Saturday, April 5, 2008

David Moles' "Finisterra" (novelette, science fiction): Description of a criminal gang on an artificial world

Quote from short story titled Finisterra by David MolesGood things first: very colorful imagery, & easy to follow language.

Bad is generally a lack of logic, & too much cruelty.

It's not a boring read, but I would not have missed it had I never seen it.

Full text of this story is available for download.

An artificial habitat with illogical design.

Much of the story is set on a planet called the "Sky". This is gas giant, but not of natural origins. It's an engineered planet: "We don't know who built Sky, or how long ago, but it's obviously artificial. A gas giant with a nitrogen-oxygen atmosphere? ... And the Earthlike biology—the zaratánes are DNA-based... Whoever designed it must have been very good; post-human, probably, maybe even post-singularity."

Being a gas giant, you cannot go anywhere except in upper atmosphere. That's where certain animals float; these animals are called "zaratánes". Bigger ones are nearly a hundred kilometers in dimensions!! Even tinier ones defy description of their size. "Finisterra" of title is the largest of these animals.

These floating animals live only in the upper atmosphere where it's comfortable for humans. They are so stationary through out their life (several human generations) that people think of them as islands on which they live. There is a thick layer of dust on their back, jungles & other vegetation, human villages, ...!!!

People live in "balloon stations", "elevator gondolas" & on the back of the floating "zaratánes".

If I were building a planet for the comfort of humans, why would I make is so inefficient & so difficult to live in? Some variation of Dyson sphere would be much cheaper; an earth-like planet would be more comfortable.

And living breathing animals with earth DNA that are so still all their life! There are scenes where you drill big holes into their bodies - they still stay still! Their bodies obviously contain a good amount of minerals - they have big bones & blood like us; what do they eat? How does enough dust & minerals get into the upper atmosphere of a gas giant that their backs are cultivable?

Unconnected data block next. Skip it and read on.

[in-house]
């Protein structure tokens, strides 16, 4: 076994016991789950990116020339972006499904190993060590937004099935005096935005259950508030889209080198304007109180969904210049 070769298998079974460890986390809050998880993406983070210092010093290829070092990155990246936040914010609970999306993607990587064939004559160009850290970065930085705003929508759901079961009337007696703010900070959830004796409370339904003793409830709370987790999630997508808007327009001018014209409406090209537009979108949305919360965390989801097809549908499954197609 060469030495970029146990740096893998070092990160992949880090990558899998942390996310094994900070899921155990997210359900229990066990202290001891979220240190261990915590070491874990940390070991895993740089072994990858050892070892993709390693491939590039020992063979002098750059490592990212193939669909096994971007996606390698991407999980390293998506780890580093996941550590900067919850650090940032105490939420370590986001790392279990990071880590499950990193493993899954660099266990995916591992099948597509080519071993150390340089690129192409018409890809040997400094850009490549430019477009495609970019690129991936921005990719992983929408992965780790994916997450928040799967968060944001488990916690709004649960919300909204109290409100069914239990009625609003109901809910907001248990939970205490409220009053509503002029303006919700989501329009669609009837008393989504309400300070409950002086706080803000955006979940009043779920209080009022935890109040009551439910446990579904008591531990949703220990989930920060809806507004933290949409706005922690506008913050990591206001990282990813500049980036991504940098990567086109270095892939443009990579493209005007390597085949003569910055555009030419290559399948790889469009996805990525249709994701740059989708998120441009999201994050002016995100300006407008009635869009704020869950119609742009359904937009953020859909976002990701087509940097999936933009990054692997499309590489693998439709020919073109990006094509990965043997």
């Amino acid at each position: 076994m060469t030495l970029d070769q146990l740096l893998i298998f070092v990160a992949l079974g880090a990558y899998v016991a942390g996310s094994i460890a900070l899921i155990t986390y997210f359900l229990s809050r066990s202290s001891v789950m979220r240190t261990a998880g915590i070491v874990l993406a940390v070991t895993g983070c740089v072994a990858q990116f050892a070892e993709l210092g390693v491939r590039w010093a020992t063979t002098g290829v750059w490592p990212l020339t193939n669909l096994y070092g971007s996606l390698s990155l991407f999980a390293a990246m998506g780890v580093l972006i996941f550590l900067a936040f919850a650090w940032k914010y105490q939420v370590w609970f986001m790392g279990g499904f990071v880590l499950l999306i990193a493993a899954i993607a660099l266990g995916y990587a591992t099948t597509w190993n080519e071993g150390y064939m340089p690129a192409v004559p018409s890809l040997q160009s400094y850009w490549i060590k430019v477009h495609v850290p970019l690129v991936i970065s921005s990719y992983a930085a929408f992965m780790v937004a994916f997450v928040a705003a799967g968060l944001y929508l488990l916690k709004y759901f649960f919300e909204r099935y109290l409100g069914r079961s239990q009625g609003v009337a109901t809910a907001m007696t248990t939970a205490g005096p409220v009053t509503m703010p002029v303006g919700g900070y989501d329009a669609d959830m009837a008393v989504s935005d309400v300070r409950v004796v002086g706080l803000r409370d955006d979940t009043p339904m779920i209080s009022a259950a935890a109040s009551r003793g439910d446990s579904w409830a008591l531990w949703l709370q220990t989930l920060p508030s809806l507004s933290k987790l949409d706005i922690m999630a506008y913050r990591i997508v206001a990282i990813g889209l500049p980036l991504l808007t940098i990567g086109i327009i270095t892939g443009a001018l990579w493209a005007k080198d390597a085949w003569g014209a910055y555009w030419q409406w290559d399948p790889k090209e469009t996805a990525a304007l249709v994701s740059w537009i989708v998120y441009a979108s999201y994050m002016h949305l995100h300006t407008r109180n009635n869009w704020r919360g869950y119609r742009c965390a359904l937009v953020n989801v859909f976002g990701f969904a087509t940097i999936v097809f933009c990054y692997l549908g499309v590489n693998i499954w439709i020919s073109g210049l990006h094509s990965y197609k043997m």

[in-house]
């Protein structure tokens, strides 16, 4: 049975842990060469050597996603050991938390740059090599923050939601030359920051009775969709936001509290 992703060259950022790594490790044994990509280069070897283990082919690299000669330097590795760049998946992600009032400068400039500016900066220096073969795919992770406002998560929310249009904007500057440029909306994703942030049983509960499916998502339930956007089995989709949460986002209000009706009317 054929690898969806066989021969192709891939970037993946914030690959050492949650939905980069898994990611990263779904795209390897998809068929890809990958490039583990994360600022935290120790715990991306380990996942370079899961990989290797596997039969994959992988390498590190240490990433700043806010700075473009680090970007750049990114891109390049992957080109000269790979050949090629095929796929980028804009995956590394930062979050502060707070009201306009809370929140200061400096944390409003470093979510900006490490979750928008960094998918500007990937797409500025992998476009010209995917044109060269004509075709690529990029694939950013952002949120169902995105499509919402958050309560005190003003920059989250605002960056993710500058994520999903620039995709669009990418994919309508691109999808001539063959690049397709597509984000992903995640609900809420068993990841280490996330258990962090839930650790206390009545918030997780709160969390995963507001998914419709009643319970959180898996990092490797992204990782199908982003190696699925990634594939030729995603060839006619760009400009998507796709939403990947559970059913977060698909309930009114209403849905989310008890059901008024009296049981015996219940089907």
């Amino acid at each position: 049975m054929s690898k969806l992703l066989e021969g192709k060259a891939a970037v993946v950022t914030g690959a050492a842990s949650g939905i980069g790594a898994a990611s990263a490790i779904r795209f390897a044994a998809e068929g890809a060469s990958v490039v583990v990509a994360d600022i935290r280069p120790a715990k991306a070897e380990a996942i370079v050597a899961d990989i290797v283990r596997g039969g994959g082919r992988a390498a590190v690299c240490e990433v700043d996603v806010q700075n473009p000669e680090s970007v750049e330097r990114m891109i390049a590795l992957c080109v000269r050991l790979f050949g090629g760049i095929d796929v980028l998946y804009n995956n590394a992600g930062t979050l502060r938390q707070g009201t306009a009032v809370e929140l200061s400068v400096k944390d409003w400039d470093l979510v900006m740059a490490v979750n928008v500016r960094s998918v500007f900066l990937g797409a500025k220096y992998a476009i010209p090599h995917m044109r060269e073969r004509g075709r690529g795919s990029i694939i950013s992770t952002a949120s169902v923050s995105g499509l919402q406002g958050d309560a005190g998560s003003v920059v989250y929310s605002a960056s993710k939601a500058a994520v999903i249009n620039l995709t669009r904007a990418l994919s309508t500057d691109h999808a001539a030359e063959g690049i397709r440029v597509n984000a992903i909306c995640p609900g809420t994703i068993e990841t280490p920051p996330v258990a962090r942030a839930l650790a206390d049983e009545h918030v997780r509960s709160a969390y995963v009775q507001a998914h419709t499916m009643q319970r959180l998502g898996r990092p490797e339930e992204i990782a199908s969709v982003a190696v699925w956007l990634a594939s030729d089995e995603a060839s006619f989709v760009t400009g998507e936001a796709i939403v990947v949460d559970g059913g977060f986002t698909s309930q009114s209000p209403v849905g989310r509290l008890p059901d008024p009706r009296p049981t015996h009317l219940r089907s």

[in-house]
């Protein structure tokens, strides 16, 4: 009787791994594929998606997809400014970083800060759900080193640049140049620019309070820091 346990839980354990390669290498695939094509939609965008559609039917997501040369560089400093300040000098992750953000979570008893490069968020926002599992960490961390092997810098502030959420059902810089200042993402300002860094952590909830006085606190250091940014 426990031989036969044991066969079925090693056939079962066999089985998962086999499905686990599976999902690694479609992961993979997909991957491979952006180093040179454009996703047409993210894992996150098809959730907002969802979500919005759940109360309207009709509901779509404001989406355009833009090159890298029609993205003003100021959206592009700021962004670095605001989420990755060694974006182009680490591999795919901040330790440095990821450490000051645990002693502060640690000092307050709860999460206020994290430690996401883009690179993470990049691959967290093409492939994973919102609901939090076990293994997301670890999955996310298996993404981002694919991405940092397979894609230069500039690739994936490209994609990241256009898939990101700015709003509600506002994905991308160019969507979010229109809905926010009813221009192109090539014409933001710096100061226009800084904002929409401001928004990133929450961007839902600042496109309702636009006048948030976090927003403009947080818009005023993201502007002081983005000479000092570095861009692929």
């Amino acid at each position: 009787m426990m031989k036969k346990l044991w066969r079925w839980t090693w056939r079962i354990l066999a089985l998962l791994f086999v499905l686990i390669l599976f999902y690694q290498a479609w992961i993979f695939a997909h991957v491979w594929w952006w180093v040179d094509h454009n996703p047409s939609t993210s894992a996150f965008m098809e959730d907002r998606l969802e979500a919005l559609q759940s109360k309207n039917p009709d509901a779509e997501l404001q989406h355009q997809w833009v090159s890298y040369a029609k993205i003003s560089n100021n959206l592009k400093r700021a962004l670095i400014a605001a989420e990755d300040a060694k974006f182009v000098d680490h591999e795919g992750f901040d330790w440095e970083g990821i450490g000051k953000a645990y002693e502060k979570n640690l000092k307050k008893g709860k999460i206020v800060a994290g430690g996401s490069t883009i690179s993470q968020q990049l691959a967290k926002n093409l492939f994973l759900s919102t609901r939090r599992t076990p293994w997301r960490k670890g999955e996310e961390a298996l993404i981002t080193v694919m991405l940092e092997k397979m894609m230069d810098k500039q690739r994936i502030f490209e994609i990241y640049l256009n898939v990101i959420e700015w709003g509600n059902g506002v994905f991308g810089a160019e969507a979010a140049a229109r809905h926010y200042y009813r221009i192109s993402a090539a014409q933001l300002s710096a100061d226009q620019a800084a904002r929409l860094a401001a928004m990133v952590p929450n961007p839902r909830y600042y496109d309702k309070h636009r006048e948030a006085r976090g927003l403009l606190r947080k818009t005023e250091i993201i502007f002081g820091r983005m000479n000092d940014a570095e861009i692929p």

Story summary.

OK - enough of uncomfortable questions.

Story itself is about a woman named Bianca Nazario. She's an aeronautical engineer with family problems on earth; so takes the opportunity to undertake an unspecified but well paying & obviously illegal assignment on Sky.

We will later learn the assignment: to build something to take Finisterra, the biggest of floating animals with dimensions spanning a hundred kilometers, further up in Sky's atmosphere - "to the edge of space". Her employer's plan is to bring in a spaceship ("ship itself isn't rated for atmosphere") that will "lower the skyhook, catch the beast, and catapult it into orbit. The buyer's arranged an FTL tug to take it from there." This poachers' gang operates off the back of Encantada, another floating beast in the vicinity of Finisterra.

End is rigged. Till now uncaring government appears at the eleventh hour. Bad guys are done in. Heroine will champion the cause of poor people living on the back of Finisterra.

Fact sheet.

First published: F&SF, December 2007.
Rating: B
Nominated for Hugo Award 2008 in novelette category.
Among the preliminary nominees for Nebula Award 2008 in novelette category.


Rusty said...

You make good points Tinkoo, in asking your "uncomfortable" questions. A lot of the things you bring up really don't make sense. However, I still enjoyed reading this story, and would probably rate it a B+. I liked the idea of the Zaratanes, and I also liked the Earth that Nazario came from - some good things to think about there.

Tinkoo said...

Rusty: Thanks for stopping by.

I've really spent an awful time settling on 3-point rating system, down from a fine grained one I started out with. It's very tempting to add stuff like B+ - and I won't dispute your classification.

The key point is: there are just too many great stories out there. I would much rather not bother with second rung ones.

Doesn't mean I'm not fallible. There are times I've rated things A simply because I had not seen a good story for a while rather than because it was intrinsically great.

On liking Finisterra: I too wasn't bored. It just didn't captivate me. But perceiving the same thing differently is part of being human; I do respect your take from the story.